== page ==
Later Vernon organized a kids baseball team called the “Green Hill Wildcats” and luckily got some of the older kids involved who acted as managers and coaches, and we ended up with teams from neighboring villages with about five teams involved. We never ended up as champions but, boy, all the kids enjoyed playing baseball. The teams survived for several years, thanks to the foresight of one small kid who I was proud to call my brother.
Making friends with the older kids that we played baseball with turned out to be a big step in getting invited into new homes and neighborhoods where we were reluctant to go. We played new games, made kites, built tents, made homemade rope swings, went on one day camping trips and even cooked our own lunch that our mothers had helped us get together for the trip, went swimming and boating, and it seemed that we were following in the footsteps of Tom Sawyer and Huckleberry Finn.
Vernon delivered the Spartanburg Herald newspaper to earn spending money but would save some of his money for the Christmas Holidays season. He always liked fireworks so he would order enough for the two of us to enjoy. Fireworks could be shipped by Railway Express in those days and I can still remember the company’s name that he ordered from, The Spencer Fireworks Company, Chicago, IL. Fireworks were not sold locally then. We had lots of fun shooting fireworks until I let one explode in my hand and it made blood blisters inside my hand but some were bleeding. Vernon told me not to let Daddy know because he would not let us have anymore fireworks so I kept my hand in my pocket until Dad asked me why. He must have seen the pain that showed in my face. He poured alcohol on my hand and then I really had pain. I think he let that be punishment enough because the next year Vernon ordered fireworks again.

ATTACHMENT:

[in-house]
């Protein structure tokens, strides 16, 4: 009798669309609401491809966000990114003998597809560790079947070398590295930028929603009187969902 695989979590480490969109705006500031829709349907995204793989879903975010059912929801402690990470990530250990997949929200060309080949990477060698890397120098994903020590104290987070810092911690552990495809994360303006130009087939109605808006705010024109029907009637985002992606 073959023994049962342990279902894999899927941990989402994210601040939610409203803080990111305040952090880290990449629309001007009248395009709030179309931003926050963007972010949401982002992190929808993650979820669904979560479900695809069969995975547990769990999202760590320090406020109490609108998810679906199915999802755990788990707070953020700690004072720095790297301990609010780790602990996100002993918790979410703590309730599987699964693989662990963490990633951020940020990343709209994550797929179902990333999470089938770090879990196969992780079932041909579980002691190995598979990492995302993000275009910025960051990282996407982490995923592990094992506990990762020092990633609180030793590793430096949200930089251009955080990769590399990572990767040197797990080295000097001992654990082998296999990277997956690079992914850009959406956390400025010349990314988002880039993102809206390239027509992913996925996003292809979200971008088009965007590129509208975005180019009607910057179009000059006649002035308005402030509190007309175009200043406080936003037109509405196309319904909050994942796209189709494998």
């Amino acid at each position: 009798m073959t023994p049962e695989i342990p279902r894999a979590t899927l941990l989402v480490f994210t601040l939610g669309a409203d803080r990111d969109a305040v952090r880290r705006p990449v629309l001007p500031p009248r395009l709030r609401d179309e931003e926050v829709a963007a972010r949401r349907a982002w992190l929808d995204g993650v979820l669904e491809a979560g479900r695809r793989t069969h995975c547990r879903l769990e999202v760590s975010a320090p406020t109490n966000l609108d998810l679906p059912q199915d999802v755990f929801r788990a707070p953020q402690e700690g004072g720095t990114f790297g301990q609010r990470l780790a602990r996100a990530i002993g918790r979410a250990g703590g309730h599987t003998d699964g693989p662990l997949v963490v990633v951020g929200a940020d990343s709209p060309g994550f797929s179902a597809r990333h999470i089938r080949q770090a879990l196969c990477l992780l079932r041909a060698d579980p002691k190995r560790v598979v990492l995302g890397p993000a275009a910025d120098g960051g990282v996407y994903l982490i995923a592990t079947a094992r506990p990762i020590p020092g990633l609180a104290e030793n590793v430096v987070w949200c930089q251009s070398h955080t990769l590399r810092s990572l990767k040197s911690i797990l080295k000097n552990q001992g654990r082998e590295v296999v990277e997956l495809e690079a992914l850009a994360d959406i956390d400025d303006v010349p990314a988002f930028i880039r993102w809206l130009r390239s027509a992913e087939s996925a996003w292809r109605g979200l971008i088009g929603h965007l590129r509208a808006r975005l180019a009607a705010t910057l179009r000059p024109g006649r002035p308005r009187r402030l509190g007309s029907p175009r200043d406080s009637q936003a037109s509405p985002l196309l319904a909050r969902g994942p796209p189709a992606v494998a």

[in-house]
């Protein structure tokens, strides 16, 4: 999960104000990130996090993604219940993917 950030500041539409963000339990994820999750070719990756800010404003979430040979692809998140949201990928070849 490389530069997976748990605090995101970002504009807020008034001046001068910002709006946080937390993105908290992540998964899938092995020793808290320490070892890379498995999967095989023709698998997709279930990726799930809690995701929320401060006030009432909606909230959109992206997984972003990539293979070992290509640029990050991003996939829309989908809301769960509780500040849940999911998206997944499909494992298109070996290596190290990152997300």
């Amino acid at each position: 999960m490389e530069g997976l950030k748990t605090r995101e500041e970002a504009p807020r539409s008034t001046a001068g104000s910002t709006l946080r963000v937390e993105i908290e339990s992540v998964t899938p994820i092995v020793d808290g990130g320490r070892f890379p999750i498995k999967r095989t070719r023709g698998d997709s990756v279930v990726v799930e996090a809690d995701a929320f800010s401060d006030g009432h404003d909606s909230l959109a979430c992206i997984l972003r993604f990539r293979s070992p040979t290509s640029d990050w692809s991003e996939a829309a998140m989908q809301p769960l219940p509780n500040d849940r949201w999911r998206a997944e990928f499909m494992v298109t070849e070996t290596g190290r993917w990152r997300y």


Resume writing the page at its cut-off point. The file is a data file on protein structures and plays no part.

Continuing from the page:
Soon we were lucky enough to join in the good fortune that many of our friends were enjoying and to me and Vernon seemed to be just a dream. That dream was to have a bicycle. Our parents loved us more than we had thought because one day while we were playing in the yard Dad came driving up with a bicycle tied to each side of the car and we could not believe our eyes nor could we get over the excitement of having a new bike. Having a bicycle gave us more freedom to come and go more frequently and to ride without permission.
Riding without permission got to be a bad habit. We were beginning to hang around with kids that were having a bad influence on us because we would ride too far from home, even to Chimney Rock, about 25 miles away.
So back to the country we moved, to keep us from getting into trouble was our guess. We could continue to ride to the movies and short distances with permission but I continued to slip and go places without permission, but they would send Vernon to track me down, and of course I would get a thrashing. One day he asked me, “Why do you do that?” And to this day I do not know but that habit ended after a couple of years.